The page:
Designing the lab spaces to be as small as possible lowers the total volume of space that needs to be conditioned and illuminated. Overall construction and operations can be reduced significantly. Again, knowing which functional areas can be reduced requires a clear picture early in the design as to how the spaces will be used.

If a multi-story building is being retrofitted for lab spaces, keep in mind that upper floors do not have the same floor load-bearing capability as do lower floors. Activities requiring heavier loads should be placed on the lowest floors to avoid costly structural changes. Knowing which biotech functions in the lab will necessitate the heaviest equipment is critical to this decision.

Selecting finishes and furniture

Appropriate finish and furniture selections in lab design include flooring, caseworks, lab tops and fixed equipment. Each has several options from which to choose. The final specification relies on the precise level of durability and cleanliness needed in the new lab.

Flooring. In lab design, the typical selections are from vinyl, VCT or epoxy flooring. VCT is the least expensive, seamless vinyl is the next costly, and epoxy the most expensive. It's important to avoid over-specifying flooring and wind up buying a more expensive flooring product than needed. Unless a very high level of cleanliness is required, VCT flooring is totally acceptable and much easier to maintain and repair.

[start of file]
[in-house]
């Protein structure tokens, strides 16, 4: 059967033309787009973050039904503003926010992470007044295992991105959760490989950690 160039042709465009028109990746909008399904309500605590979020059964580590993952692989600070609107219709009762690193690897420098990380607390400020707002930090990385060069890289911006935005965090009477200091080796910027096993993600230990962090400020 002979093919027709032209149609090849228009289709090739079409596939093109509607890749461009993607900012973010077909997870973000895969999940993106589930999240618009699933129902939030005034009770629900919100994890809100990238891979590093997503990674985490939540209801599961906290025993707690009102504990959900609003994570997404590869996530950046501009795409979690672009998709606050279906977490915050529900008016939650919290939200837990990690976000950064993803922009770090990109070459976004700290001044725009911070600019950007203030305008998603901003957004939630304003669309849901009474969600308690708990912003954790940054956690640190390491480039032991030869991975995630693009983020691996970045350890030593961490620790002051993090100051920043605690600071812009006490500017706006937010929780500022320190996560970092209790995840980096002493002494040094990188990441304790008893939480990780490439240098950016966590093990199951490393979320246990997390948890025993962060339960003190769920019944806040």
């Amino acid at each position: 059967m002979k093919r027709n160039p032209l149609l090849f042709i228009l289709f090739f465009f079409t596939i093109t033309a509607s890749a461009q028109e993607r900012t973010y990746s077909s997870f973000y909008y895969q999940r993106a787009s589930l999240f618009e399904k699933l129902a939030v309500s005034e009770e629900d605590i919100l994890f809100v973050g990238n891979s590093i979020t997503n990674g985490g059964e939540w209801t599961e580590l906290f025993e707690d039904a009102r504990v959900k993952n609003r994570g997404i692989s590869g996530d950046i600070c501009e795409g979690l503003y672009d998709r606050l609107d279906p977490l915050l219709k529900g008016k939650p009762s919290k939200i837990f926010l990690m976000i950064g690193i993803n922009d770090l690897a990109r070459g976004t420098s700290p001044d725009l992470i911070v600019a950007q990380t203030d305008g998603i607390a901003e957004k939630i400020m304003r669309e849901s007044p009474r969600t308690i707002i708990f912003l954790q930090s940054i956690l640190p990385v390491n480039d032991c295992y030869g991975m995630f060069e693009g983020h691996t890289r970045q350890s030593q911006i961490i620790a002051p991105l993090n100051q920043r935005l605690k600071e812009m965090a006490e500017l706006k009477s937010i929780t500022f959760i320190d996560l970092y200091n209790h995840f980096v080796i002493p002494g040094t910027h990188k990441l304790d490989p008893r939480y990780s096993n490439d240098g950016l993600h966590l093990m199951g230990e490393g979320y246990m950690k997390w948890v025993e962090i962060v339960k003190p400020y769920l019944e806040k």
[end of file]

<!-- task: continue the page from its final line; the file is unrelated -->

Casework. Possible selections for cabinetry include plastic laminate (the least expensive), metal, or custom wood products (the most expensive). Because frequent changes are made to its floor plan layout, the typical commercial lab's life span is usually not long enough to justify more than plastic laminate caseworks.